Students upset over increased Michigan football ticket prices and seating policy changes
Joseph Tobianski | AnnArbor.com file
Like thousands of Michigan third-year undergraduates, Alex Edema has spent the last three years as a football season ticket holder, tailgating and cramming into the maize-clad masses of the student section.
But when he heard this week that student ticket prices are going up and seating is changing from reserved to general admission, he decided he’s had enough.
“I feel like I’m getting shafted,” Edema said.
Edema, said he doesn’t plan on buying season football tickets next year after a lifetime spent as a Michigan fan. Tyler Phillips, another senior who sat with Edema Tuesday afternoon in the Michigan Union, said he’s on the fence about whether or not to buy tickets next year.
Edema and Phillips are just two of many Michigan students who are outraged by the new ticket policies unveiled this week. The price for 2013 season tickets is going up to $280 for seven games. Each game will now cost $40, up from $32.50 last year.
To some student budgets that are already tight, the increase is significant.
“We’re students, we don’t have a lot of money to play with,” said Kenneth Engeling, a sophomore who said he plans on buying tickets next year despite the increase.
But to most of a handful of students surveyed Tuesday on campus, the bigger issue was the change in seating. Students are currently assigned a specific seat, and those who have held student tickets longer are assigned seats lower in the stadium. Next year, seating will be on a first-come, first-serve basis.
That means students heading into their fourth football season like Edema and Phillips will sacrifice the seniority they’ve built up over three years, and be on the same plane as incoming freshmen.
Melanie Maxwell | AnnArbor.com file
“It’s fine for anyone that’s going to be a freshman, or maybe sophomores, but upperclassmen are upset about it because they had to wait the two years to get up front,” Engeling said.
As of mid-afternoon, more than 3,200 students had signed a petition against the general admission policy on UPetition, a student government-sponsored site.
The petition claims the university is alienating upperclassmen, and requests that students who had assigned seating in the past be grandfathered in and new ticketholders be assigned general admission.
“As upperclassmen, we have worked for the past several years to earn the best seating in the big house. We were sequestered to the upper reaches of the stadium with the promise of better seats the next year. We put our time in, and it is disheartening to learn that we will not reap the benefits,” the petition reads.
A similar petition on ThePetitionSite.com had nearly 1,500 signatures.
The topic has been a popular one in conversation and on social media. Phillips said he and his housemates spent two hours debating the new prices and policies on Monday night. Edema said that of the seven other students he lives with, two of them have decided not to buy tickets next year and two others are undecided.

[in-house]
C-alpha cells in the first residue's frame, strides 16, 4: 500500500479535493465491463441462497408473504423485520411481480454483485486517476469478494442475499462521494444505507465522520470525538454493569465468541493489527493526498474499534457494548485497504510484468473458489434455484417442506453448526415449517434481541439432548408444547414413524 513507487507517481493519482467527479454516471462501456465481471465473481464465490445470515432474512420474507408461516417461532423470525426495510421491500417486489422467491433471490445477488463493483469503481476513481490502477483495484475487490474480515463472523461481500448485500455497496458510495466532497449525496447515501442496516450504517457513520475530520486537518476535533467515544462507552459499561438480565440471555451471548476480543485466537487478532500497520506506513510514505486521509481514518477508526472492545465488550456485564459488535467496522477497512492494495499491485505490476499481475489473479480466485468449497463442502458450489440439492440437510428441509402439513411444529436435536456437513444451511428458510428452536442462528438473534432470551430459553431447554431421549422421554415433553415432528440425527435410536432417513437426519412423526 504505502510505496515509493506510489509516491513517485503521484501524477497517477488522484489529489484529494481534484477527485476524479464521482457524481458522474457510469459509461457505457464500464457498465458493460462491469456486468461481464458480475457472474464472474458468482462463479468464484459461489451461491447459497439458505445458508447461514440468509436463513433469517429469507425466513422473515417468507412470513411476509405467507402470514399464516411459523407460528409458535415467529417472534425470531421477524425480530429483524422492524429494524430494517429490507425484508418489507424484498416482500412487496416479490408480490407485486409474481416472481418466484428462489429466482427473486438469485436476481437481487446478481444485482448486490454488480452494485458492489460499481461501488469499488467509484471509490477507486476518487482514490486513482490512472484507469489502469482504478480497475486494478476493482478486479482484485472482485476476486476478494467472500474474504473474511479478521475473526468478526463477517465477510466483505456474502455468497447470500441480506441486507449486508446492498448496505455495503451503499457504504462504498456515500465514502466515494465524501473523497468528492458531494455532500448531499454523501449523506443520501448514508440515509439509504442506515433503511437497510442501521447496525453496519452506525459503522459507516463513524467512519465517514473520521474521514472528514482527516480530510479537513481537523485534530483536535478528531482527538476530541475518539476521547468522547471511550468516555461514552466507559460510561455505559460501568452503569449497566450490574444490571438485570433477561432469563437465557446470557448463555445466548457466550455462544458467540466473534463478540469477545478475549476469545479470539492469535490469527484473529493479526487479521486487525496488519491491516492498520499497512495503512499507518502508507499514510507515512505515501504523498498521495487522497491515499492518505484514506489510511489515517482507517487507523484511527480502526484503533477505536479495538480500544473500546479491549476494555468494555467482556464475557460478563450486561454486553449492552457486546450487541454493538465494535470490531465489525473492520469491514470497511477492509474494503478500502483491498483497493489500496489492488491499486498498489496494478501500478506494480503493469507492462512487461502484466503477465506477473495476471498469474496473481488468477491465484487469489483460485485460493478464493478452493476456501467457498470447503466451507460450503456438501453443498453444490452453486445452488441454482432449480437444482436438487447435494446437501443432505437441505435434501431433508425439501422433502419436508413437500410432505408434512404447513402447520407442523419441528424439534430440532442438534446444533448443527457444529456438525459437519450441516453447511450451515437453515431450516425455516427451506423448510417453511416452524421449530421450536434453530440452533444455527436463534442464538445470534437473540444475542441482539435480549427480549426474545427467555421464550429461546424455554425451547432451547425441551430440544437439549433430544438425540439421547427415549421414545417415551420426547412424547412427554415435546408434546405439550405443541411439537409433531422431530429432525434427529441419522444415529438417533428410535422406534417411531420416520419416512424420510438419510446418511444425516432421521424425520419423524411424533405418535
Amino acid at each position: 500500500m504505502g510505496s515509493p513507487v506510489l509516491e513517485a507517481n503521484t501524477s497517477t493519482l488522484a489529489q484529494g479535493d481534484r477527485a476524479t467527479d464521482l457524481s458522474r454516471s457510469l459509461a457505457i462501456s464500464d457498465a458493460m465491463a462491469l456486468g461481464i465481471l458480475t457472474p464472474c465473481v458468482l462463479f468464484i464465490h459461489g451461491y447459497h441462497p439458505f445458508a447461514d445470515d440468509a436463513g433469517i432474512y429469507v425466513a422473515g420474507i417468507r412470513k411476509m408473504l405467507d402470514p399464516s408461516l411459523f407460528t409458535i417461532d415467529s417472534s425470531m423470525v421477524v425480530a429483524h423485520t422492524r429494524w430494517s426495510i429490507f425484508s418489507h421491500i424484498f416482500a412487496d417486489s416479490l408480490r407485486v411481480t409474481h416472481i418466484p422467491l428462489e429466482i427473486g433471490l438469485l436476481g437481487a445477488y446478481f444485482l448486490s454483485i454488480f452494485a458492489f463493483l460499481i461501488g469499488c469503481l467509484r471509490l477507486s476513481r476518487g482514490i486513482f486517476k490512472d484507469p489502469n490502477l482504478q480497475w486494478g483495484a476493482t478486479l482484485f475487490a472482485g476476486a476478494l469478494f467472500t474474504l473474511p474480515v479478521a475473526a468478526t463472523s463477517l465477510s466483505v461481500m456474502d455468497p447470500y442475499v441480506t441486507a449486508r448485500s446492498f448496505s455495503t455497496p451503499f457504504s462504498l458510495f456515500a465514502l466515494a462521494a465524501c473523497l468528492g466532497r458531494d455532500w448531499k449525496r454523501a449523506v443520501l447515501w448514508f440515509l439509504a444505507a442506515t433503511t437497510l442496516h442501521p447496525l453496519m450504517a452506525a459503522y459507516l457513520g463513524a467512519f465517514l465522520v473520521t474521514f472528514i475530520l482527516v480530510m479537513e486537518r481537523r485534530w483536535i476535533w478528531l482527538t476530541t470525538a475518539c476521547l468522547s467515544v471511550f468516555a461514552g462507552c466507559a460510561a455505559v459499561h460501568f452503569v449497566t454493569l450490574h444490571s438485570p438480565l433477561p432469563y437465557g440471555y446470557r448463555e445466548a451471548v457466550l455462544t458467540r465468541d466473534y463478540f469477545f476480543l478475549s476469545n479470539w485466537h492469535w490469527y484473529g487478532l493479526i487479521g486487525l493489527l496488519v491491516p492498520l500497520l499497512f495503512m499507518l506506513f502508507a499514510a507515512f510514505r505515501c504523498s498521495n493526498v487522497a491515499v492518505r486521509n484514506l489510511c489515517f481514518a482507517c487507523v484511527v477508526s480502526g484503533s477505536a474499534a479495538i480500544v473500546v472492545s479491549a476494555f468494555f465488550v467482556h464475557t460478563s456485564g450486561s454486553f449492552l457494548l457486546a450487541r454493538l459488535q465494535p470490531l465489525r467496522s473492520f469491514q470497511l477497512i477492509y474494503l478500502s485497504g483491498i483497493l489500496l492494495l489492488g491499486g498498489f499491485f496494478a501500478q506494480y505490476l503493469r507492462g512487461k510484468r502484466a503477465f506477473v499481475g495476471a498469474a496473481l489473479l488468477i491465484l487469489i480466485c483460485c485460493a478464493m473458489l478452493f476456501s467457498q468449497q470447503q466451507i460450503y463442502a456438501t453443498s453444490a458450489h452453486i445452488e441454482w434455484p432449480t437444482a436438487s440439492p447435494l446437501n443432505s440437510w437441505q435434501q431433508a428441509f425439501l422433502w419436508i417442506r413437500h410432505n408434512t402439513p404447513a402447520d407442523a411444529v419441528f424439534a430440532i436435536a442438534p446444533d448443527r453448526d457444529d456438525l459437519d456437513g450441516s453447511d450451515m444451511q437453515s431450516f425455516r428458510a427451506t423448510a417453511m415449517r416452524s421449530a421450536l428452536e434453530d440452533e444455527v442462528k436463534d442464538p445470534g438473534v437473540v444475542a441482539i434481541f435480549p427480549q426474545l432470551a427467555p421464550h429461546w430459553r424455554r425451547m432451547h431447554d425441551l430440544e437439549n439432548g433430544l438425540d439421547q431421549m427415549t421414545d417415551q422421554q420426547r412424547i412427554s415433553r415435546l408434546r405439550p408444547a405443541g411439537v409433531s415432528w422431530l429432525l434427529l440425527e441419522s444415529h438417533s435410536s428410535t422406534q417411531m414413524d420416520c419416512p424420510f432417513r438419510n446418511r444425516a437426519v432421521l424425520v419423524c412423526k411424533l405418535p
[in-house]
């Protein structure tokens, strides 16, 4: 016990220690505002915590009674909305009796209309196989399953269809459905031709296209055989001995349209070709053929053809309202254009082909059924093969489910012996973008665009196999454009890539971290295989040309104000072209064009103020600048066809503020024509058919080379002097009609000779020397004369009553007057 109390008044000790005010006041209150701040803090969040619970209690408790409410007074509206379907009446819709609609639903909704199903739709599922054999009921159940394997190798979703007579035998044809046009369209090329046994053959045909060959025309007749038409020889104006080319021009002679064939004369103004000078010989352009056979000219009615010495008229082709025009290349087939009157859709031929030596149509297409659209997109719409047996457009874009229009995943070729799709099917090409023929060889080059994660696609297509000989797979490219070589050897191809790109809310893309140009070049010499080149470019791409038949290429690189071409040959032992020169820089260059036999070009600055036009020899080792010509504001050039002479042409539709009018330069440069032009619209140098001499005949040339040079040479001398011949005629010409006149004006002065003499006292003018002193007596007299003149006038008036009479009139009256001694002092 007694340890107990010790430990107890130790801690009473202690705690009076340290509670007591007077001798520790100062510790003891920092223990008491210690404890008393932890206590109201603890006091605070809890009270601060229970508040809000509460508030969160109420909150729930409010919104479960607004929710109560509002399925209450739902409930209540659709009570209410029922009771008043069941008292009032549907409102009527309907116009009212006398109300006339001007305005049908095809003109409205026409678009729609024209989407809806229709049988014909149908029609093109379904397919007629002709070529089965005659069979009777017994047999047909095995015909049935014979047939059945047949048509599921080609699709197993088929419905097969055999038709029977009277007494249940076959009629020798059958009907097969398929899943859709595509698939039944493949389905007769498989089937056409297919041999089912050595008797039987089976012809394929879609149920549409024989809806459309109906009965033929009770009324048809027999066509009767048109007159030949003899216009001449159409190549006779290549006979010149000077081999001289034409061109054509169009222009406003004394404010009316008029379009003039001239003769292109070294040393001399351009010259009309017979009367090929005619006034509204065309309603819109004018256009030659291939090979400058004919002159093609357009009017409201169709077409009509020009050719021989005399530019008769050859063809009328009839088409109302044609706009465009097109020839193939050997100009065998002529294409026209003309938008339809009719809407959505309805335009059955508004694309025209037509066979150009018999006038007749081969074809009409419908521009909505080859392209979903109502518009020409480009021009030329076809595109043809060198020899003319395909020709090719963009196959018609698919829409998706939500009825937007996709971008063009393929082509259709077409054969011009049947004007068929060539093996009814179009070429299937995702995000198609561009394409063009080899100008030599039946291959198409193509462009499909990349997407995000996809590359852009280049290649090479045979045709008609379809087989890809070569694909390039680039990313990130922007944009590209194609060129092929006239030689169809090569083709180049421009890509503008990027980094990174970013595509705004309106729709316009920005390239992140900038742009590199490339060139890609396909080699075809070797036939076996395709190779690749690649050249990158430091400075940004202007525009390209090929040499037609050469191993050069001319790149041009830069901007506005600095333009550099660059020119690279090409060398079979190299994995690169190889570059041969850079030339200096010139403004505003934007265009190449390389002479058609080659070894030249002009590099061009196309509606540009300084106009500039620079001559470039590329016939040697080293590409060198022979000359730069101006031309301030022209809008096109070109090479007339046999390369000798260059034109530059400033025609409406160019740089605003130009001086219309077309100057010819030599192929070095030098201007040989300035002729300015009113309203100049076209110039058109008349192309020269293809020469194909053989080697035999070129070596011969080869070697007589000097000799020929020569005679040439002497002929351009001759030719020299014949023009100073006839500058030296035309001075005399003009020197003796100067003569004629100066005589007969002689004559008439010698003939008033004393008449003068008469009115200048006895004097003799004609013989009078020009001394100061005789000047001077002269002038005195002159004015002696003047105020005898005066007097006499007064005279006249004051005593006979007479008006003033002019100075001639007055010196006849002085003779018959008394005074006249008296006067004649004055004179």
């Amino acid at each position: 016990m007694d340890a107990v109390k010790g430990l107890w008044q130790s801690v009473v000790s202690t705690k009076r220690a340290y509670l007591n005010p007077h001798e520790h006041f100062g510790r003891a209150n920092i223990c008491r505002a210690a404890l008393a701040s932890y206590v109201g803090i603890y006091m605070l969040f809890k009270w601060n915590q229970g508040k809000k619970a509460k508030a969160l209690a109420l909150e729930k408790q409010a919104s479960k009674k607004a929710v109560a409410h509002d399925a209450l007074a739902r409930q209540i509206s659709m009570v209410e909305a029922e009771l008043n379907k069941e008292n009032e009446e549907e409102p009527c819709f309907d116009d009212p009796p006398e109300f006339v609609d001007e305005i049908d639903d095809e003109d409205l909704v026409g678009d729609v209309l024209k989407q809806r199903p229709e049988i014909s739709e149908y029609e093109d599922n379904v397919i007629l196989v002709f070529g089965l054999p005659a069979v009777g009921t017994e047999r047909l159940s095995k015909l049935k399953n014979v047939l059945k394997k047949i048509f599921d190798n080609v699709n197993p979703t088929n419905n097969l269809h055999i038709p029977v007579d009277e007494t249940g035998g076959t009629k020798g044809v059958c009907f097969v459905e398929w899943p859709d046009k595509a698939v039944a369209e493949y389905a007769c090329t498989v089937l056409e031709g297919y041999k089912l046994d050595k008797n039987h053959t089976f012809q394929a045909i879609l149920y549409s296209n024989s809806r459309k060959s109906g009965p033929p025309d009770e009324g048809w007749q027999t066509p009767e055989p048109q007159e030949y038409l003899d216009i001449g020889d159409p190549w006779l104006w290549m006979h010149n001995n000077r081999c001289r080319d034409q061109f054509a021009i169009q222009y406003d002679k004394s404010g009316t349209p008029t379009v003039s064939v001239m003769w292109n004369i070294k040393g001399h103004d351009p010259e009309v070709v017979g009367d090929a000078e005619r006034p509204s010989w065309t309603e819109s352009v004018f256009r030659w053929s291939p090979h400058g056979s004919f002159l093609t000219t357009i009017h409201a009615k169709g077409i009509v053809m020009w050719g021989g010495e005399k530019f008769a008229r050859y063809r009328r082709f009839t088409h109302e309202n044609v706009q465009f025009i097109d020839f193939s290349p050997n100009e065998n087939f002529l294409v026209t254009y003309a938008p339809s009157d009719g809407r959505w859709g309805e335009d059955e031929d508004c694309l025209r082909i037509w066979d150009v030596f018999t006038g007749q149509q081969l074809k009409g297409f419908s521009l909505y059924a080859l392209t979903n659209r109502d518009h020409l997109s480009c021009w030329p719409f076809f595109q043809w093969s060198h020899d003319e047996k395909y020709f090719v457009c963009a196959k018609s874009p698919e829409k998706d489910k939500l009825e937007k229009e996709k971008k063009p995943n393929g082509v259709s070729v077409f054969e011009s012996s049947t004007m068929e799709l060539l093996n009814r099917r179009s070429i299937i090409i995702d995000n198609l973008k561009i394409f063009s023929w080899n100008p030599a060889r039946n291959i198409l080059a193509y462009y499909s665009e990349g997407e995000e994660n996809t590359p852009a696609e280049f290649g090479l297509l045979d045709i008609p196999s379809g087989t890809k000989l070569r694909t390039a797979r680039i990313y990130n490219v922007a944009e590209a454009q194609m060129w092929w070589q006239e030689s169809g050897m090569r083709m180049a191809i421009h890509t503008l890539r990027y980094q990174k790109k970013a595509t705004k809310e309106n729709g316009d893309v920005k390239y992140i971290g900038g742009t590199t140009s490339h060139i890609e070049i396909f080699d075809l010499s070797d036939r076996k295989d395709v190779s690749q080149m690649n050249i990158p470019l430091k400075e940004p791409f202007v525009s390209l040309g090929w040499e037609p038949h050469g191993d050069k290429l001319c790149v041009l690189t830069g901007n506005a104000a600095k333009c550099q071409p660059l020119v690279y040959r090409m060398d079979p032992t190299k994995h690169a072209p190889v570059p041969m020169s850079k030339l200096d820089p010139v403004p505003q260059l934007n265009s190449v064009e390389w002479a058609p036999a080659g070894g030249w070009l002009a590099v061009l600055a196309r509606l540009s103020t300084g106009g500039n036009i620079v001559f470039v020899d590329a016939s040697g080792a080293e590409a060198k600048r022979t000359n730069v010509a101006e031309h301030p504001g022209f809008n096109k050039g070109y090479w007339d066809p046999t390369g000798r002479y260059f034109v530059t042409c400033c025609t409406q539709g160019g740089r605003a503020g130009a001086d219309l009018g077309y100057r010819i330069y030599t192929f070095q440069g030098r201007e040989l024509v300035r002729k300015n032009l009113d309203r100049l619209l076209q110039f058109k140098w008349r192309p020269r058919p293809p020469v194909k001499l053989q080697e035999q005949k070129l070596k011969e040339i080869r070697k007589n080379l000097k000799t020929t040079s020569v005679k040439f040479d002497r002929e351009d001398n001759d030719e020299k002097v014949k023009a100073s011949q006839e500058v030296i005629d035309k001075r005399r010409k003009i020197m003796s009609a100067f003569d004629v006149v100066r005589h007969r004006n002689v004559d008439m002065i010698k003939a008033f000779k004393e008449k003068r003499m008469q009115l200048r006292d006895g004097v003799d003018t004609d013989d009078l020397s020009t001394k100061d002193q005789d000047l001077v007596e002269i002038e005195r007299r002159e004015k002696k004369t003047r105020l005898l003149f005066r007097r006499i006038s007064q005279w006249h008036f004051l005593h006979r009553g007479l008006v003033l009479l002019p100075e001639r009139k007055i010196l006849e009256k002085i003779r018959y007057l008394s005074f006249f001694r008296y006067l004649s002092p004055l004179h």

But of the other students Monday who spoke about the policy changes, none planned on canceling their tickets because of it, and said they didn’t know of any others who planned to.
“I’m still going to buy them,” Curtis Westbrook, a senior who will attend graduate school at Michigan next year, said. “It sucks, but oh well.”
According to the university, the change in the seating policy is to encourage students to arrive at the stadium in time for kickoff. The release did not say how long before game time gates would be opened for the general admission tickets or details about the line and simply said details would be released at a later date.
Most students surveyed agreed the fact that the student section rarely being filled at kickoff is an issue. Josh Kraus, a graduating senior, said he regularly didn’t get to his seat until 10 minutes after the game started.
“It makes sense and I think it’s good,” Kraus said. “It’s a good way to force people to be there early.”
But others questioned whether the new policy would really induce students to arrive at their seats any earlier than they already do.
“Whether it’s general admission or not, I don’t think people will care too much,” Engeling said.
The increase in ticket prices will go toward improving student recreational facilities, according to the university.
Westbrook works for the recreation department, and said that while he isn’t happy about the price increase, he understands the university’s recreation facilities could use upgrades.
“I know our rec sports facilities suck compared to Ohio State’s,” Westbrook said.
Yet the fact that students would be footing the bill for those upgrades is something not everyone agreed with.
“I’m sure they can find some donors to make their recreational facilities better, because that’s how they do all their expansions,” Phillips said.